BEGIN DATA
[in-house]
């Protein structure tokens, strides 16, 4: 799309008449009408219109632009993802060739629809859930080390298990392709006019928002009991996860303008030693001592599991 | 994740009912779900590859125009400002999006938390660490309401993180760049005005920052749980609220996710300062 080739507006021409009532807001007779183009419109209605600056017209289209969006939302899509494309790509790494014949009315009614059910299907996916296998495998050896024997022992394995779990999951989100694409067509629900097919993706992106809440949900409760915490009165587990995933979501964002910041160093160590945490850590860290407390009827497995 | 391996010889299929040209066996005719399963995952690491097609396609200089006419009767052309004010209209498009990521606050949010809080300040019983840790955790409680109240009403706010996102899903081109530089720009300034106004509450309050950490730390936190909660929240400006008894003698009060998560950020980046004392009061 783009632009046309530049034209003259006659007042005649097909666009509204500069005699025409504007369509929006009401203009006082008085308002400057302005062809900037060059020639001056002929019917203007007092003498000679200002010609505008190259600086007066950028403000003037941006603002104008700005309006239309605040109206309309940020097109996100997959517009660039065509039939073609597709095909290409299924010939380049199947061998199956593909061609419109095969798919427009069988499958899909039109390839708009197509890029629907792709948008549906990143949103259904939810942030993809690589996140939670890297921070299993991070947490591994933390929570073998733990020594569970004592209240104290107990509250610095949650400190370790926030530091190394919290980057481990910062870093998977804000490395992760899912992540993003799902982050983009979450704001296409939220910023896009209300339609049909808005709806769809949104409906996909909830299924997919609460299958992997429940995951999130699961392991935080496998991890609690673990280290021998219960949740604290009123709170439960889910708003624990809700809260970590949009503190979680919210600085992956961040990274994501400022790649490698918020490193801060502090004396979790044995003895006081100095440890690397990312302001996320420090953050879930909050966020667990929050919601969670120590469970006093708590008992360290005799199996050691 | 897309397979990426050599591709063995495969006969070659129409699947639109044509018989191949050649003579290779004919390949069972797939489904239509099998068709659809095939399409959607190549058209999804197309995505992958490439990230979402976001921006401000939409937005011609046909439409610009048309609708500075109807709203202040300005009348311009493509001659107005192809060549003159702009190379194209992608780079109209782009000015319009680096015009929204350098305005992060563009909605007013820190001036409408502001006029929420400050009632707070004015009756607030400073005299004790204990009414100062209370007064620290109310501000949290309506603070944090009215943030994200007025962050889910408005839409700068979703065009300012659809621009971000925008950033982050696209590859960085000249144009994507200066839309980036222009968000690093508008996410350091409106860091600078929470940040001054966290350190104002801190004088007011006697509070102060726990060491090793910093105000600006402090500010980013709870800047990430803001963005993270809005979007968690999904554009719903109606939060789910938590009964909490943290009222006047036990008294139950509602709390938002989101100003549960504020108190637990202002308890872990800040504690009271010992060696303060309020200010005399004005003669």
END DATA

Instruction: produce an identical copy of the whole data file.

[in-house]
């Protein structure tokens, strides 16, 4: 799309008449009408219109632009993802060739629809859930080390298990392709006019928002009991996860303008030693001592599991 | 994740009912779900590859125009400002999006938390660490309401993180760049005005920052749980609220996710300062 080739507006021409009532807001007779183009419109209605600056017209289209969006939302899509494309790509790494014949009315009614059910299907996916296998495998050896024997022992394995779990999951989100694409067509629900097919993706992106809440949900409760915490009165587990995933979501964002910041160093160590945490850590860290407390009827497995 | 391996010889299929040209066996005719399963995952690491097609396609200089006419009767052309004010209209498009990521606050949010809080300040019983840790955790409680109240009403706010996102899903081109530089720009300034106004509450309050950490730390936190909660929240400006008894003698009060998560950020980046004392009061 783009632009046309530049034209003259006659007042005649097909666009509204500069005699025409504007369509929006009401203009006082008085308002400057302005062809900037060059020639001056002929019917203007007092003498000679200002010609505008190259600086007066950028403000003037941006603002104008700005309006239309605040109206309309940020097109996100997959517009660039065509039939073609597709095909290409299924010939380049199947061998199956593909061609419109095969798919427009069988499958899909039109390839708009197509890029629907792709948008549906990143949103259904939810942030993809690589996140939670890297921070299993991070947490591994933390929570073998733990020594569970004592209240104290107990509250610095949650400190370790926030530091190394919290980057481990910062870093998977804000490395992760899912992540993003799902982050983009979450704001296409939220910023896009209300339609049909808005709806769809949104409906996909909830299924997919609460299958992997429940995951999130699961392991935080496998991890609690673990280290021998219960949740604290009123709170439960889910708003624990809700809260970590949009503190979680919210600085992956961040990274994501400022790649490698918020490193801060502090004396979790044995003895006081100095440890690397990312302001996320420090953050879930909050966020667990929050919601969670120590469970006093708590008992360290005799199996050691 | 897309397979990426050599591709063995495969006969070659129409699947639109044509018989191949050649003579290779004919390949069972797939489904239509099998068709659809095939399409959607190549058209999804197309995505992958490439990230979402976001921006401000939409937005011609046909439409610009048309609708500075109807709203202040300005009348311009493509001659107005192809060549003159702009190379194209992608780079109209782009000015319009680096015009929204350098305005992060563009909605007013820190001036409408502001006029929420400050009632707070004015009756607030400073005299004790204990009414100062209370007064620290109310501000949290309506603070944090009215943030994200007025962050889910408005839409700068979703065009300012659809621009971000925008950033982050696209590859960085000249144009994507200066839309980036222009968000690093508008996410350091409106860091600078929470940040001054966290350190104002801190004088007011006697509070102060726990060491090793910093105000600006402090500010980013709870800047990430803001963005993270809005979007968690999904554009719903109606939060789910938590009964909490943290009222006047036990008294139950509602709390938002989101100003549960504020108190637990202002308890872990800040504690009271010992060696303060309020200010005399004005003669």